A shocking Consumer Reports survey released in 2017 was an eye-opener for a lot of people previously unaware of America’s obsession with prescription medications. The survey of more than 1,900 adults revealed that more than half take at least one prescription medication daily. The average is four medications daily.
The AARP cites a similar survey conducted in 2020 demonstrating that 40% of older Americans take five or more prescription medications daily. I don’t know about you, but this frightens me. I am of the mind that a healthy skepticism of prescription medications is good. And I’m not alone. Growing numbers of people are starting to ask questions about prescriptions and why we seem to take so many of them.
Consumer Reports observed that, at least in 2017, more prescription pills were consumed in America than any other country. I have no trouble believing that. I am in my late 50s, and I can probably count on one hand the number of times I visited a doctor and wasn’t offered a prescription. Writing prescriptions is what doctors do. Yet according to both Consumer Reports and the AARP, there are very real dangers here:
- Drug Interactions – We are all aware of the potential for drug interactions when taking multiple prescriptions simultaneously. Drug interactions are nothing to laugh at.
- Unnecessary Drugs – While some prescription drugs are life-saving and necessary, others are completely unnecessary. Taking an antibiotic to fight a viral infection is the classic example. Antibiotics have absolutely no effect on viruses.
- Preventative Treatments – Doctors sometimes prescribe medications for preventative measures. But this is not always wise. Non-pharmacological treatments can be just as effective.
- Unintended Consequences – Loading up on multiple prescriptions can have unintended consequences. Hundreds of older Americans are hospitalized every day due to the side effects of their medications.
There are more concerns, but the point is made well enough. What must be understood is that medication is a tool. When used wisely and appropriately, it can be an amazingly effective tool. But it is not the only tool we have to work with.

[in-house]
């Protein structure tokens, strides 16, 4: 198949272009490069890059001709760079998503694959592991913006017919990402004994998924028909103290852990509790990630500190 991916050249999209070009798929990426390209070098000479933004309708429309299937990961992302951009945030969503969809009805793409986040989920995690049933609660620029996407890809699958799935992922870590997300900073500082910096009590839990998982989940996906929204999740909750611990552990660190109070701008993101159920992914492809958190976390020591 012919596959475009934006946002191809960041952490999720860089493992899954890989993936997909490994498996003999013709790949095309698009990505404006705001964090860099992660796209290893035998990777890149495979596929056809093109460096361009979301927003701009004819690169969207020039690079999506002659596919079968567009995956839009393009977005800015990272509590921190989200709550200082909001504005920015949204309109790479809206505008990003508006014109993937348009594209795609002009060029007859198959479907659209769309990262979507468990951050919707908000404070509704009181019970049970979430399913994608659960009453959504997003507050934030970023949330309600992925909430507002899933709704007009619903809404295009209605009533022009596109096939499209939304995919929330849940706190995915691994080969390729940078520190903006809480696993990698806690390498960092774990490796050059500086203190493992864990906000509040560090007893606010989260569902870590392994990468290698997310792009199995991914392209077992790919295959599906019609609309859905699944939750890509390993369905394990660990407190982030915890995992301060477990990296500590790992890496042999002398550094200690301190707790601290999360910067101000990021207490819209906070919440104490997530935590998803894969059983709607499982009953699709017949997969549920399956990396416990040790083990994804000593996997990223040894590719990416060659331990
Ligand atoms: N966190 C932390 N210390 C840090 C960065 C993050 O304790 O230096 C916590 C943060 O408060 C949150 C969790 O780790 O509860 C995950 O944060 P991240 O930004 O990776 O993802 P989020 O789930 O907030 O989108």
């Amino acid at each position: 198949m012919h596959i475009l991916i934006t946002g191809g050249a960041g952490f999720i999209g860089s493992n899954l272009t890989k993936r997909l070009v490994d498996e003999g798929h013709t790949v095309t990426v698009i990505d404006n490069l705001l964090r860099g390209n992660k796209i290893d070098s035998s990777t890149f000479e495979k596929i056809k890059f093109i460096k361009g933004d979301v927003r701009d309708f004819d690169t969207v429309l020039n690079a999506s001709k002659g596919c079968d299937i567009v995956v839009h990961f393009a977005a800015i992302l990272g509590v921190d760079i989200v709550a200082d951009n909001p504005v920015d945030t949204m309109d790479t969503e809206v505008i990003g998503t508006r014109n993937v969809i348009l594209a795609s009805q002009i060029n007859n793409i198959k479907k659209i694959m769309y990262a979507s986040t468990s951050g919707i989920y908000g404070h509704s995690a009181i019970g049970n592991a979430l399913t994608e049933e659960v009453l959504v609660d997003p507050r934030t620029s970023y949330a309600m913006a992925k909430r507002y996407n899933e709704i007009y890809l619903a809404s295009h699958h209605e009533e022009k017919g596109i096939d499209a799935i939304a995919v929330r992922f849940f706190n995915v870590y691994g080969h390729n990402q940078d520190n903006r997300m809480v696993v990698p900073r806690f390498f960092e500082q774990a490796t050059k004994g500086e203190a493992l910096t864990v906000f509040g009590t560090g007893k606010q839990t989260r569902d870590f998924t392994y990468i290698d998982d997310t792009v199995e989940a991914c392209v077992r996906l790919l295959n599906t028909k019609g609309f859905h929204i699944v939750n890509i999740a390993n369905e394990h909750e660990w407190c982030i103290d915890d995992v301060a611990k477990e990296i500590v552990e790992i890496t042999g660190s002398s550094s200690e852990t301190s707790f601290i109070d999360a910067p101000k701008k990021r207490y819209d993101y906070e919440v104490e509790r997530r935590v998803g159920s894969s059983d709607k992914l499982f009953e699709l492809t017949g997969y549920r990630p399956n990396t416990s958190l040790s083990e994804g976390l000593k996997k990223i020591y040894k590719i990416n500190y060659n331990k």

A healthy skepticism of prescription medications could encourage more people to look at alternatives. That’s a good thing. As a partially disabled person myself, I have the option of taking medications or doing other things. I choose to do those other things because I don’t want to become a slave to drugs. As a result, I live a normal and productive life.
The thing about alternatives is that they are all around us. Visit the Utahmarijuana.org website and you will find plenty of information about using medical cannabis to treat chronic pain. Medical cannabis is an alternative to prescription narcotics.
Do some additional research and you’ll discover that sympathetic nerve blocks, prolotherapy, and even PRP injections are commonly recommended alternatives to prescription pain medications. Best of all, there is no shortage of patients testifying that these alternatives work for them.
Underlying this entire discussion is the reality that drugs always have an impact on the human body. Sometimes the impact is known and expected up front. Other times it’s not. In some cases, we don’t understand the long-term consequences of using certain drugs. That should be enough to frighten anyone.
We Americans love the pill. It represents a ‘quick fix’ that fits in well with our on-demand way of life. But pills are not always the answer. I believe we take too many of them. As such, I believe a healthy skepticism of prescription medications is good.